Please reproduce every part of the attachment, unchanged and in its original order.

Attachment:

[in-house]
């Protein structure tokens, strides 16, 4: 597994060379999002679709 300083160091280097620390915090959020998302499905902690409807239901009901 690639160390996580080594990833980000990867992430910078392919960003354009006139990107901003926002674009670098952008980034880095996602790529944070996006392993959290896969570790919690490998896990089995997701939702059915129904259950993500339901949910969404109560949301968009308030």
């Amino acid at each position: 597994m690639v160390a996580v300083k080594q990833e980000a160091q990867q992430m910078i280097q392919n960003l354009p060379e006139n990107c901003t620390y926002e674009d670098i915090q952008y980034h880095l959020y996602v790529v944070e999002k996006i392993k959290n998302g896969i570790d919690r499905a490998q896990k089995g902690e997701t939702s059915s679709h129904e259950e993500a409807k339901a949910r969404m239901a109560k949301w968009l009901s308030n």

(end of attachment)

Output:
[in-house]
């Protein structure tokens, strides 16, 4: 597994060379999002679709 300083160091280097620390915090959020998302499905902690409807239901009901 690639160390996580080594990833980000990867992430910078392919960003354009006139990107901003926002674009670098952008980034880095996602790529944070996006392993959290896969570790919690490998896990089995997701939702059915129904259950993500339901949910969404109560949301968009308030």
């Amino acid at each position: 597994m690639v160390a996580v300083k080594q990833e980000a160091q990867q992430m910078i280097q392919n960003l354009p060379e006139n990107c901003t620390y926002e674009d670098i915090q952008y980034h880095l959020y996602v790529v944070e999002k996006i392993k959290n998302g896969i570790d919690r499905a490998q896990k089995g902690e997701t939702s059915s679709h129904e259950e993500a409807k339901a949910r969404m239901a109560k949301w968009l009901s308030n």